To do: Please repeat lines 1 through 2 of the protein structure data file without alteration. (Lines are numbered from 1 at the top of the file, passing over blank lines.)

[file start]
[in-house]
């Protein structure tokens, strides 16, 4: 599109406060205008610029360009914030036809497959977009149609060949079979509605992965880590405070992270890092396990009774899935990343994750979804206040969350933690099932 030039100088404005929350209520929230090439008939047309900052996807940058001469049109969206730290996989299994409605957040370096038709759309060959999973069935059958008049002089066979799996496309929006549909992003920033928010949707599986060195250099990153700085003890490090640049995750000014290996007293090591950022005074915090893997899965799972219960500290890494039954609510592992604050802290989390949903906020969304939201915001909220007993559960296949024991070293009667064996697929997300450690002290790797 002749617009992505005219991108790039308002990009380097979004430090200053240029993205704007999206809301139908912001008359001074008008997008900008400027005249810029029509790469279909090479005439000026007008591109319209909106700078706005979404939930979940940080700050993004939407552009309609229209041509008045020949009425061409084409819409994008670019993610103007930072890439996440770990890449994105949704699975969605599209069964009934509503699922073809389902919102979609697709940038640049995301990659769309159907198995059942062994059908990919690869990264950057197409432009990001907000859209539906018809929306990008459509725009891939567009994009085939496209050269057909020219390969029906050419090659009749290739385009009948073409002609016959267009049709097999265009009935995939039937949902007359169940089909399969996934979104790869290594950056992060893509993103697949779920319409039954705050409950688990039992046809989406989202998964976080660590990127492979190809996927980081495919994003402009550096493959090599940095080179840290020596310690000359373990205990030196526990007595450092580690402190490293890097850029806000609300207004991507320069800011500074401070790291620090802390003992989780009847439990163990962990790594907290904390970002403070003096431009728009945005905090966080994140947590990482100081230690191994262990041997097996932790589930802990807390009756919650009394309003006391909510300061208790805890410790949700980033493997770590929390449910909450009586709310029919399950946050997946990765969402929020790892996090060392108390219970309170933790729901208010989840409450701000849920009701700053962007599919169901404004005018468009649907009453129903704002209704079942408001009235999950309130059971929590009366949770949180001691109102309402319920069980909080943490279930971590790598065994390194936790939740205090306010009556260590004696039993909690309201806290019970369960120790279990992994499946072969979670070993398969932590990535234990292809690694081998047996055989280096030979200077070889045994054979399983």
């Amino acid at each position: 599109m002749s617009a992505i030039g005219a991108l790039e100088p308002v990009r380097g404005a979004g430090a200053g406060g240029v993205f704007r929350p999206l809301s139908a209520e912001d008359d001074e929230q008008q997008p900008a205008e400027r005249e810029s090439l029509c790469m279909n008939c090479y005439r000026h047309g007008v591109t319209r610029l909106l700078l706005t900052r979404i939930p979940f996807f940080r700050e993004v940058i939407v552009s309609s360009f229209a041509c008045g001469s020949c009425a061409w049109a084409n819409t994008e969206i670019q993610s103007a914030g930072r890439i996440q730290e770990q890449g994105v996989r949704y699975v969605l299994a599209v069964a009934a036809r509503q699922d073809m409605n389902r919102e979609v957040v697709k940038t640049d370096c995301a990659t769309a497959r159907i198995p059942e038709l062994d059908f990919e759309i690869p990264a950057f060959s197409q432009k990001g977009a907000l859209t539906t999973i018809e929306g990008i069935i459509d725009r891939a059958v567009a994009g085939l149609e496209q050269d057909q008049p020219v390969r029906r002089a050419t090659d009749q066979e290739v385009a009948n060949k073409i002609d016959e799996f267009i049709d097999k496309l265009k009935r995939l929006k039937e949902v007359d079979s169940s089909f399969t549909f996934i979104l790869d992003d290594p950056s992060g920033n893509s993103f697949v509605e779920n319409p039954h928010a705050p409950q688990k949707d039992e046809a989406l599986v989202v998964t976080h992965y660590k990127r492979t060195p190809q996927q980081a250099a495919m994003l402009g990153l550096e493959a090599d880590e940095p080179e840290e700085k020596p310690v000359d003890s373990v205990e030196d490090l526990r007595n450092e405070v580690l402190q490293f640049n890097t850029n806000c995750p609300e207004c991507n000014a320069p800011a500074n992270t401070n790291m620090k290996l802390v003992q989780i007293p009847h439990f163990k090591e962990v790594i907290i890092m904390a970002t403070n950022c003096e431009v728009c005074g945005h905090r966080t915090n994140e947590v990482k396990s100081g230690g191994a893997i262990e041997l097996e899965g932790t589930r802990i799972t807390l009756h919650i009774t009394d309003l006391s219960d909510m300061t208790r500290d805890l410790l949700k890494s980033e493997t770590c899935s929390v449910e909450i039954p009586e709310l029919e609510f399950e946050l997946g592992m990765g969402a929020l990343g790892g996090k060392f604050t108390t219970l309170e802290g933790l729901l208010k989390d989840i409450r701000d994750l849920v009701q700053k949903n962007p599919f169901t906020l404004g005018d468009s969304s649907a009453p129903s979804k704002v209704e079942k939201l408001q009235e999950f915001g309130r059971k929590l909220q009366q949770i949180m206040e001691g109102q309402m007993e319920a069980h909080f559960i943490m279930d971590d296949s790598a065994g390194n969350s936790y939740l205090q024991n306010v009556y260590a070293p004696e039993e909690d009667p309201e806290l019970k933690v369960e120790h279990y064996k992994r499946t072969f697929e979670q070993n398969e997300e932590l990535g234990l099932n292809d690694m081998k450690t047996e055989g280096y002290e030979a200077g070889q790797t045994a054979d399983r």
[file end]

[in-house]
């Protein structure tokens, strides 16, 4: 599109406060205008610029360009914030036809497959977009149609060949079979509605992965880590405070992270890092396990009774899935990343994750979804206040969350933690099932 030039100088404005929350209520929230090439008939047309900052996807940058001469049109969206730290996989299994409605957040370096038709759309060959999973069935059958008049002089066979799996496309929006549909992003920033928010949707599986060195250099990153700085003890490090640049995750000014290996007293090591950022005074915090893997899965799972219960500290890494039954609510592992604050802290989390949903906020969304939201915001909220007993559960296949024991070293009667064996697929997300450690002290790797 002749617009992505005219991108790039308002990009380097979004430090200053240029993205704007999206809301139908912001008359001074008008997008900008400027005249810029029509790469279909090479005439000026007008591109319209909106700078706005979404939930979940940080700050993004939407552009309609229209041509008045020949009425061409084409819409994008670019993610103007930072890439996440770990890449994105949704699975969605599209069964009934509503699922073809389902919102979609697709940038640049995301990659769309159907198995059942062994059908990919690869990264950057197409432009990001907000859209539906018809929306990008459509725009891939567009994009085939496209050269057909020219390969029906050419090659009749290739385009009948073409002609016959267009049709097999265009009935995939039937949902007359169940089909399969996934979104790869290594950056992060893509993103697949779920319409039954705050409950688990039992046809989406989202998964976080660590990127492979190809996927980081495919994003402009550096493959090599940095080179840290020596310690000359373990205990030196526990007595450092580690402190490293890097850029806000609300207004991507320069800011500074401070790291620090802390003992989780009847439990163990962990790594907290904390970002403070003096431009728009945005905090966080994140947590990482100081230690191994262990041997097996932790589930802990807390009756919650009394309003006391909510300061208790805890410790949700980033493997770590929390449910909450009586709310029919399950946050997946990765969402929020790892996090060392108390219970309170933790729901208010989840409450701000849920009701700053962007599919169901404004005018468009649907009453129903704002209704079942408001009235999950309130059971929590009366949770949180001691109102309402319920069980909080943490279930971590790598065994390194936790939740205090306010009556260590004696039993909690309201806290019970369960120790279990992994499946072969979670070993398969932590990535234990292809690694081998047996055989280096030979200077070889045994054979399983």